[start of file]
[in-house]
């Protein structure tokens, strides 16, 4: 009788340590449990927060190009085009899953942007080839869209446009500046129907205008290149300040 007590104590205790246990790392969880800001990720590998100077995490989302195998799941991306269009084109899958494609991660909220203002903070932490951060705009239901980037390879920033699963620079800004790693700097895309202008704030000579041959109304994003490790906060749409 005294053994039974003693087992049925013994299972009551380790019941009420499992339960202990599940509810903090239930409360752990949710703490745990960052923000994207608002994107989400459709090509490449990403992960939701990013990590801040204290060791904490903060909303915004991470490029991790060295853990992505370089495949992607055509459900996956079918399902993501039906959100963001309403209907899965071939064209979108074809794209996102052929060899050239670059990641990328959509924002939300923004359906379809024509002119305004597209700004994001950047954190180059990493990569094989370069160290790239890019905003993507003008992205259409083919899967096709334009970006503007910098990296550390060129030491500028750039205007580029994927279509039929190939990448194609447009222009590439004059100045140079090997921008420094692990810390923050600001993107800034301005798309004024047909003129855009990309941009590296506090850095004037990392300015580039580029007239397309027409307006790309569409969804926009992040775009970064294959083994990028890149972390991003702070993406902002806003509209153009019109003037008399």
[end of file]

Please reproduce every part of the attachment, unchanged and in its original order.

[in-house]
């Protein structure tokens, strides 16, 4: 009788340590449990927060190009085009899953942007080839869209446009500046129907205008290149300040 007590104590205790246990790392969880800001990720590998100077995490989302195998799941991306269009084109899958494609991660909220203002903070932490951060705009239901980037390879920033699963620079800004790693700097895309202008704030000579041959109304994003490790906060749409 005294053994039974003693087992049925013994299972009551380790019941009420499992339960202990599940509810903090239930409360752990949710703490745990960052923000994207608002994107989400459709090509490449990403992960939701990013990590801040204290060791904490903060909303915004991470490029991790060295853990992505370089495949992607055509459900996956079918399902993501039906959100963001309403209907899965071939064209979108074809794209996102052929060899050239670059990641990328959509924002939300923004359906379809024509002119305004597209700004994001950047954190180059990493990569094989370069160290790239890019905003993507003008992205259409083919899967096709334009970006503007910098990296550390060129030491500028750039205007580029994927279509039929190939990448194609447009222009590439004059100045140079090997921008420094692990810390923050600001993107800034301005798309004024047909003129855009990309941009590296506090850095004037990392300015580039580029007239397309027409307006790309569409969804926009992040775009970064294959083994990028890149972390991003702070993406902002806003509209153009019109003037008399």